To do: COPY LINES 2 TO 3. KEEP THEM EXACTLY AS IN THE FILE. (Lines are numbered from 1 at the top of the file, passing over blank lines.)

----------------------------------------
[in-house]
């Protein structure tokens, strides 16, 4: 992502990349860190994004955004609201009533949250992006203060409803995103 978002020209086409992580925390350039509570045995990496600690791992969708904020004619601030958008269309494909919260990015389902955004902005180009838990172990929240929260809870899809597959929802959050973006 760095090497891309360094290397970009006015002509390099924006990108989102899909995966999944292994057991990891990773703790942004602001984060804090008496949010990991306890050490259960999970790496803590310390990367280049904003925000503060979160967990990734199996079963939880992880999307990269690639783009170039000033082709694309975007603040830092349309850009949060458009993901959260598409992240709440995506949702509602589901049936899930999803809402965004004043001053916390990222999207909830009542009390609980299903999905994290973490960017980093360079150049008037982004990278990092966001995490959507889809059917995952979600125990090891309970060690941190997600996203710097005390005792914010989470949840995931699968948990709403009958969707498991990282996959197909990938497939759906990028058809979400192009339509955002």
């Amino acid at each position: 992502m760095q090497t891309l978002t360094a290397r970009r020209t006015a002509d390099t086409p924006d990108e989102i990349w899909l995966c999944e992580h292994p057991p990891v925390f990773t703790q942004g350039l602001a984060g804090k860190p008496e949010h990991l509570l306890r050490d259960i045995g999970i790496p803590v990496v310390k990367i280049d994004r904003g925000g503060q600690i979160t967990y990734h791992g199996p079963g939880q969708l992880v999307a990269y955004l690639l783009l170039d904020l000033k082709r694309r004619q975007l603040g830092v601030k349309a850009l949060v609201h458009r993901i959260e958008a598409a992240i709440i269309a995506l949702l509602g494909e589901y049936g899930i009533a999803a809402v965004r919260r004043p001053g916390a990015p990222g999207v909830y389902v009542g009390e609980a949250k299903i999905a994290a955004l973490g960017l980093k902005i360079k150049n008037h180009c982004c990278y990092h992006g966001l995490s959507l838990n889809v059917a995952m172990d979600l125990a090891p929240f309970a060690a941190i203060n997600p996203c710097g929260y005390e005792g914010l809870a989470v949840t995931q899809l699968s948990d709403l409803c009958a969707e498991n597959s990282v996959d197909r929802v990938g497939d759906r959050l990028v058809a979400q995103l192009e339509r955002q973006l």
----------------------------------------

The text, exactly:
């Protein structure tokens, strides 16, 4: 992502990349860190994004955004609201009533949250992006203060409803995103 978002020209086409992580925390350039509570045995990496600690791992969708904020004619601030958008269309494909919260990015389902955004902005180009838990172990929240929260809870899809597959929802959050973006 760095090497891309360094290397970009006015002509390099924006990108989102899909995966999944292994057991990891990773703790942004602001984060804090008496949010990991306890050490259960999970790496803590310390990367280049904003925000503060979160967990990734199996079963939880992880999307990269690639783009170039000033082709694309975007603040830092349309850009949060458009993901959260598409992240709440995506949702509602589901049936899930999803809402965004004043001053916390990222999207909830009542009390609980299903999905994290973490960017980093360079150049008037982004990278990092966001995490959507889809059917995952979600125990090891309970060690941190997600996203710097005390005792914010989470949840995931699968948990709403009958969707498991990282996959197909990938497939759906990028058809979400192009339509955002």
């Amino acid at each position: 992502m760095q090497t891309l978002t360094a290397r970009r020209t006015a002509d390099t086409p924006d990108e989102i990349w899909l995966c999944e992580h292994p057991p990891v925390f990773t703790q942004g350039l602001a984060g804090k860190p008496e949010h990991l509570l306890r050490d259960i045995g999970i790496p803590v990496v310390k990367i280049d994004r904003g925000g503060q600690i979160t967990y990734h791992g199996p079963g939880q969708l992880v999307a990269y955004l690639l783009l170039d904020l000033k082709r694309r004619q975007l603040g830092v601030k349309a850009l949060v609201h458009r993901i959260e958008a598409a992240i709440i269309a995506l949702l509602g494909e589901y049936g899930i009533a999803a809402v965004r919260r004043p001053g916390a990015p990222g999207v909830y389902v009542g009390e609980a949250k299903i999905a994290a955004l973490g960017l980093k902005i360079k150049n008037h180009c982004c990278y990092h992006g966001l995490s959507l838990n889809v059917a995952m172990d979600l125990a090891p929240f309970a060690a941190i203060n997600p996203c710097g929260y005390e005792g914010l809870a989470v949840t995931q899809l699968s948990d709403l409803c009958a969707e498991n597959s990282v996959d197909r929802v990938g497939d759906r959050l990028v058809a979400q995103l192009e339509r955002q973006l």